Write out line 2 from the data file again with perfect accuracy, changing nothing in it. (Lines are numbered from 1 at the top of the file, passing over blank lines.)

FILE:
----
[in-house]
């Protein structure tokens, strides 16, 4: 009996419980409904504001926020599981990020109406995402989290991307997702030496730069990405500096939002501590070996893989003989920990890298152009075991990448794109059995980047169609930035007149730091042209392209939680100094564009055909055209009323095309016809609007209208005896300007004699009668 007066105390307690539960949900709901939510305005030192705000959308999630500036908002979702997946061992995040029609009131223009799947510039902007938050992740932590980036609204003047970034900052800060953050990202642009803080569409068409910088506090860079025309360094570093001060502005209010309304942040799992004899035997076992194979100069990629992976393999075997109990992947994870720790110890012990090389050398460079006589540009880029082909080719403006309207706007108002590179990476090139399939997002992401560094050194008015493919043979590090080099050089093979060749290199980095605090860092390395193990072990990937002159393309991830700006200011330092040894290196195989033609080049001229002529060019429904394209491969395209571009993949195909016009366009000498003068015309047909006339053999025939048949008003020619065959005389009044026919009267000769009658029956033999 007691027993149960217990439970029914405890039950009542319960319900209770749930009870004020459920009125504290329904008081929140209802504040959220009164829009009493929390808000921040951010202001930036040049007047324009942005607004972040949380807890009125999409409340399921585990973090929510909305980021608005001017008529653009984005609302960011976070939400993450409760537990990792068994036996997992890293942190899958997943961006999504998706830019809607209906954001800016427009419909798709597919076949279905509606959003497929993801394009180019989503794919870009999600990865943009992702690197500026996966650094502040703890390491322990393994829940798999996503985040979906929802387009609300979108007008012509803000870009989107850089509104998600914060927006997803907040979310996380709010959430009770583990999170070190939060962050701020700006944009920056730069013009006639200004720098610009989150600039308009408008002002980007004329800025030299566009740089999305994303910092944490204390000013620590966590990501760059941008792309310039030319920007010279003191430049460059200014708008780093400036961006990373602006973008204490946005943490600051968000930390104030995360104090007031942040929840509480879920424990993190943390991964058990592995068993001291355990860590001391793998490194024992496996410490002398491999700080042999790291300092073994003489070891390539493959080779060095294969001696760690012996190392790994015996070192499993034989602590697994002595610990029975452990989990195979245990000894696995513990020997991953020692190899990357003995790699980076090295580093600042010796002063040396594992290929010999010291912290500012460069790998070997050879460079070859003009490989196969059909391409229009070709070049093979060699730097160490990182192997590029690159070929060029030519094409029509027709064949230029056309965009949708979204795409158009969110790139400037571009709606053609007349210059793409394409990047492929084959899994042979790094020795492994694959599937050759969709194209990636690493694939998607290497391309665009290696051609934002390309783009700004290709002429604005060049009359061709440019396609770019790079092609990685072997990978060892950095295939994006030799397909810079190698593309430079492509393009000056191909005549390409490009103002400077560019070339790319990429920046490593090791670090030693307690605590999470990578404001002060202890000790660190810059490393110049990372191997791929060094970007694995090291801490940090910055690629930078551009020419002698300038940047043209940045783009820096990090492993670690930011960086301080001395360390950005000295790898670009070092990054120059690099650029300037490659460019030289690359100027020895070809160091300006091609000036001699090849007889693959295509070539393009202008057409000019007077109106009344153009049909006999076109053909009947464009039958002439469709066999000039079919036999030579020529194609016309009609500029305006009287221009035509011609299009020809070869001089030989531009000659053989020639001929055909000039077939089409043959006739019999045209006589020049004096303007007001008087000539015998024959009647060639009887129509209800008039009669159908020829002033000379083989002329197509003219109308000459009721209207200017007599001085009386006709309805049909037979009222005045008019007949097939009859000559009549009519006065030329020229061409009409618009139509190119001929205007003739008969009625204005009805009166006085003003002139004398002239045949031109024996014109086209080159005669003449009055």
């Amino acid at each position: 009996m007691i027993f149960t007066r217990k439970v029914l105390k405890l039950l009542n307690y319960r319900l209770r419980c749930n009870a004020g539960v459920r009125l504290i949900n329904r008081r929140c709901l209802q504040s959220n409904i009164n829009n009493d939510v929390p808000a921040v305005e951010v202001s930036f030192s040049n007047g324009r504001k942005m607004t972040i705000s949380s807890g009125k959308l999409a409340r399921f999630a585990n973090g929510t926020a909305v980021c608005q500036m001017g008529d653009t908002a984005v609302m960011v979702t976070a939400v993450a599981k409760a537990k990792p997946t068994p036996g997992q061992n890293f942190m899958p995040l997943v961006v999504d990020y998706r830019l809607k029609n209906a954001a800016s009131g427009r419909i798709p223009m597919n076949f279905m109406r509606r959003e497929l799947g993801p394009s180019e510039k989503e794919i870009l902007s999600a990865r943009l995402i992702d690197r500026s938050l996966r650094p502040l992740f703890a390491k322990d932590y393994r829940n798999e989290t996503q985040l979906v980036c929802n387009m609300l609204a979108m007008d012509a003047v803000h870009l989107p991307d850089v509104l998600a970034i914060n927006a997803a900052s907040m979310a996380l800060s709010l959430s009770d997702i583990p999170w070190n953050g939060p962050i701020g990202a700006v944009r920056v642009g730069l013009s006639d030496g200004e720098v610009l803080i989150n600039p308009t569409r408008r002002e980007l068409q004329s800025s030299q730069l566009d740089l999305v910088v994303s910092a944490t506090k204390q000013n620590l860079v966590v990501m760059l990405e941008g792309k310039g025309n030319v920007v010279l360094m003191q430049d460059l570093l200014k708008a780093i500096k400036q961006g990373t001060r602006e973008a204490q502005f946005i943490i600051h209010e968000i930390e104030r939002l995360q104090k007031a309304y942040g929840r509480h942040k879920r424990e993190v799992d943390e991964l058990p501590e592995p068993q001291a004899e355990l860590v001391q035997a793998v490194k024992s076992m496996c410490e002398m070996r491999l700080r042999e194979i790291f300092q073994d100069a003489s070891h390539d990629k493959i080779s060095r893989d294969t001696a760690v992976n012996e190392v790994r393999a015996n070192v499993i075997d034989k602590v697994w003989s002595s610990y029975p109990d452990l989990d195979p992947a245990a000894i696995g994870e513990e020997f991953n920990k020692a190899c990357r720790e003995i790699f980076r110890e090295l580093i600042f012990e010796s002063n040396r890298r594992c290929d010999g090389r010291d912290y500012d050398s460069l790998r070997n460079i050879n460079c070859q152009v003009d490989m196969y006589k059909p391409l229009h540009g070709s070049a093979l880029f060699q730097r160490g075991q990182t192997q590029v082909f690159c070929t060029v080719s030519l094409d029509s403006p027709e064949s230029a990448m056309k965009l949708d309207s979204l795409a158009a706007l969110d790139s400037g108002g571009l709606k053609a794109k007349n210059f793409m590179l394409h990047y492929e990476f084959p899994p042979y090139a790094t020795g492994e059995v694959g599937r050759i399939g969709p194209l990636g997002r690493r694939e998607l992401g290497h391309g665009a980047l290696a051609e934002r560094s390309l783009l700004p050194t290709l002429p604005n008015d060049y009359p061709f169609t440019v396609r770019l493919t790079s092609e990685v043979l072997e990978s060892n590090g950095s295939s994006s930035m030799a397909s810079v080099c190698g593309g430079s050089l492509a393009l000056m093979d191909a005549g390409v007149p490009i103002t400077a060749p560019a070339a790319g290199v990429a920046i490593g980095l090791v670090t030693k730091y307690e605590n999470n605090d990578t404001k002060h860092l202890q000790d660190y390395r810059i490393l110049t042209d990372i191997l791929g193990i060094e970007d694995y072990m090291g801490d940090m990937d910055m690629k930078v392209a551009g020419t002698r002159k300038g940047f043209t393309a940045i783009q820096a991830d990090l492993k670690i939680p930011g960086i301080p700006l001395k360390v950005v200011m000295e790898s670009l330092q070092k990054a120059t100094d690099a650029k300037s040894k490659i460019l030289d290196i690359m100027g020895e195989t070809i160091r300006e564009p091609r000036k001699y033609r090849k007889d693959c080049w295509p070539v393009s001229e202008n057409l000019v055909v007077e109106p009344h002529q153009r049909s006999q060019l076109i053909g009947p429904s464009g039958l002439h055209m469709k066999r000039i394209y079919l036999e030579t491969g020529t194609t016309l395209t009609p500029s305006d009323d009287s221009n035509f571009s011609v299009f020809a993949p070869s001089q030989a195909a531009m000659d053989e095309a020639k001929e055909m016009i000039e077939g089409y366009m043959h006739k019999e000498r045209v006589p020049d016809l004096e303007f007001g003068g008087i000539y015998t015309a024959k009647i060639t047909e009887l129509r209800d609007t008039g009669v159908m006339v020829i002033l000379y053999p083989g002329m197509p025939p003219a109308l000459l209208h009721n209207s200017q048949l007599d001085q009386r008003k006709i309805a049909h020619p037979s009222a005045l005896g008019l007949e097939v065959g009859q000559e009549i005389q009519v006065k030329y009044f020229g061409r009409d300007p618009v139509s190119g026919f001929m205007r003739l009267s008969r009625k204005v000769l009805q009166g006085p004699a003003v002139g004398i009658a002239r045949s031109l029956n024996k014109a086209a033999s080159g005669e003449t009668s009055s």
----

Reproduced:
């Protein structure tokens, strides 16, 4: 009996419980409904504001926020599981990020109406995402989290991307997702030496730069990405500096939002501590070996893989003989920990890298152009075991990448794109059995980047169609930035007149730091042209392209939680100094564009055909055209009323095309016809609007209208005896300007004699009668 007066105390307690539960949900709901939510305005030192705000959308999630500036908002979702997946061992995040029609009131223009799947510039902007938050992740932590980036609204003047970034900052800060953050990202642009803080569409068409910088506090860079025309360094570093001060502005209010309304942040799992004899035997076992194979100069990629992976393999075997109990992947994870720790110890012990090389050398460079006589540009880029082909080719403006309207706007108002590179990476090139399939997002992401560094050194008015493919043979590090080099050089093979060749290199980095605090860092390395193990072990990937002159393309991830700006200011330092040894290196195989033609080049001229002529060019429904394209491969395209571009993949195909016009366009000498003068015309047909006339053999025939048949008003020619065959005389009044026919009267000769009658029956033999 007691027993149960217990439970029914405890039950009542319960319900209770749930009870004020459920009125504290329904008081929140209802504040959220009164829009009493929390808000921040951010202001930036040049007047324009942005607004972040949380807890009125999409409340399921585990973090929510909305980021608005001017008529653009984005609302960011976070939400993450409760537990990792068994036996997992890293942190899958997943961006999504998706830019809607209906954001800016427009419909798709597919076949279905509606959003497929993801394009180019989503794919870009999600990865943009992702690197500026996966650094502040703890390491322990393994829940798999996503985040979906929802387009609300979108007008012509803000870009989107850089509104998600914060927006997803907040979310996380709010959430009770583990999170070190939060962050701020700006944009920056730069013009006639200004720098610009989150600039308009408008002002980007004329800025030299566009740089999305994303910092944490204390000013620590966590990501760059941008792309310039030319920007010279003191430049460059200014708008780093400036961006990373602006973008204490946005943490600051968000930390104030995360104090007031942040929840509480879920424990993190943390991964058990592995068993001291355990860590001391793998490194024992496996410490002398491999700080042999790291300092073994003489070891390539493959080779060095294969001696760690012996190392790994015996070192499993034989602590697994002595610990029975452990989990195979245990000894696995513990020997991953020692190899990357003995790699980076090295580093600042010796002063040396594992290929010999010291912290500012460069790998070997050879460079070859003009490989196969059909391409229009070709070049093979060699730097160490990182192997590029690159070929060029030519094409029509027709064949230029056309965009949708979204795409158009969110790139400037571009709606053609007349210059793409394409990047492929084959899994042979790094020795492994694959599937050759969709194209990636690493694939998607290497391309665009290696051609934002390309783009700004290709002429604005060049009359061709440019396609770019790079092609990685072997990978060892950095295939994006030799397909810079190698593309430079492509393009000056191909005549390409490009103002400077560019070339790319990429920046490593090791670090030693307690605590999470990578404001002060202890000790660190810059490393110049990372191997791929060094970007694995090291801490940090910055690629930078551009020419002698300038940047043209940045783009820096990090492993670690930011960086301080001395360390950005000295790898670009070092990054120059690099650029300037490659460019030289690359100027020895070809160091300006091609000036001699090849007889693959295509070539393009202008057409000019007077109106009344153009049909006999076109053909009947464009039958002439469709066999000039079919036999030579020529194609016309009609500029305006009287221009035509011609299009020809070869001089030989531009000659053989020639001929055909000039077939089409043959006739019999045209006589020049004096303007007001008087000539015998024959009647060639009887129509209800008039009669159908020829002033000379083989002329197509003219109308000459009721209207200017007599001085009386006709309805049909037979009222005045008019007949097939009859000559009549009519006065030329020229061409009409618009139509190119001929205007003739008969009625204005009805009166006085003003002139004398002239045949031109024996014109086209080159005669003449009055």